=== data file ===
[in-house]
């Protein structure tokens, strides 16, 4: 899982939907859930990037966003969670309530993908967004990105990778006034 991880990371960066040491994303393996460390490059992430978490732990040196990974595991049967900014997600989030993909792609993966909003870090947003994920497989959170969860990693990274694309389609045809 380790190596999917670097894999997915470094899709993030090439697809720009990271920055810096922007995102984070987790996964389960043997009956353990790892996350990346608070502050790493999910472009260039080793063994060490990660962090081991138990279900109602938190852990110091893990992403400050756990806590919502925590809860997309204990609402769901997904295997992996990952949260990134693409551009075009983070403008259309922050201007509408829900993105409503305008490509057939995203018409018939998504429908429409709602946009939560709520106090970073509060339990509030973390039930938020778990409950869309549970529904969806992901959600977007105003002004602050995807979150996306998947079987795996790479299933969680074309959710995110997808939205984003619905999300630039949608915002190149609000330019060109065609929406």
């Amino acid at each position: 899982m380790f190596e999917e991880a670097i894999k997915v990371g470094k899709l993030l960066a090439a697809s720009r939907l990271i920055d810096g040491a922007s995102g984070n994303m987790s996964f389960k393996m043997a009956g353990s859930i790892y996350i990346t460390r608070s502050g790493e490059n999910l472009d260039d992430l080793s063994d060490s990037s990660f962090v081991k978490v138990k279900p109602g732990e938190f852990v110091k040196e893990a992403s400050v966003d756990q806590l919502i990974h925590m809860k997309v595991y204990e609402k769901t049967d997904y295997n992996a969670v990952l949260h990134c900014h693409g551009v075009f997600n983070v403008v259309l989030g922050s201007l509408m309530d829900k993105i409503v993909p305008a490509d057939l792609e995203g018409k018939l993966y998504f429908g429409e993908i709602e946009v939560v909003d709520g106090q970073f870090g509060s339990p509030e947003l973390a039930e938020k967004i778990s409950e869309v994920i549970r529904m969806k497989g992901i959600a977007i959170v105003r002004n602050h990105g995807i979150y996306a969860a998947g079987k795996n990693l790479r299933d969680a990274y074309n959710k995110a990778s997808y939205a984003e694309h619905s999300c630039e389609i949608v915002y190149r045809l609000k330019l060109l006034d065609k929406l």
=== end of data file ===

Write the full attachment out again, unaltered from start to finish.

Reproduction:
[in-house]
């Protein structure tokens, strides 16, 4: 899982939907859930990037966003969670309530993908967004990105990778006034 991880990371960066040491994303393996460390490059992430978490732990040196990974595991049967900014997600989030993909792609993966909003870090947003994920497989959170969860990693990274694309389609045809 380790190596999917670097894999997915470094899709993030090439697809720009990271920055810096922007995102984070987790996964389960043997009956353990790892996350990346608070502050790493999910472009260039080793063994060490990660962090081991138990279900109602938190852990110091893990992403400050756990806590919502925590809860997309204990609402769901997904295997992996990952949260990134693409551009075009983070403008259309922050201007509408829900993105409503305008490509057939995203018409018939998504429908429409709602946009939560709520106090970073509060339990509030973390039930938020778990409950869309549970529904969806992901959600977007105003002004602050995807979150996306998947079987795996790479299933969680074309959710995110997808939205984003619905999300630039949608915002190149609000330019060109065609929406």
């Amino acid at each position: 899982m380790f190596e999917e991880a670097i894999k997915v990371g470094k899709l993030l960066a090439a697809s720009r939907l990271i920055d810096g040491a922007s995102g984070n994303m987790s996964f389960k393996m043997a009956g353990s859930i790892y996350i990346t460390r608070s502050g790493e490059n999910l472009d260039d992430l080793s063994d060490s990037s990660f962090v081991k978490v138990k279900p109602g732990e938190f852990v110091k040196e893990a992403s400050v966003d756990q806590l919502i990974h925590m809860k997309v595991y204990e609402k769901t049967d997904y295997n992996a969670v990952l949260h990134c900014h693409g551009v075009f997600n983070v403008v259309l989030g922050s201007l509408m309530d829900k993105i409503v993909p305008a490509d057939l792609e995203g018409k018939l993966y998504f429908g429409e993908i709602e946009v939560v909003d709520g106090q970073f870090g509060s339990p509030e947003l973390a039930e938020k967004i778990s409950e869309v994920i549970r529904m969806k497989g992901i959600a977007i959170v105003r002004n602050h990105g995807i979150y996306a969860a998947g079987k795996n990693l790479r299933d969680a990274y074309n959710k995110a990778s997808y939205a984003e694309h619905s999300c630039e389609i949608v915002y190149r045809l609000k330019l060109l006034d065609k929406l």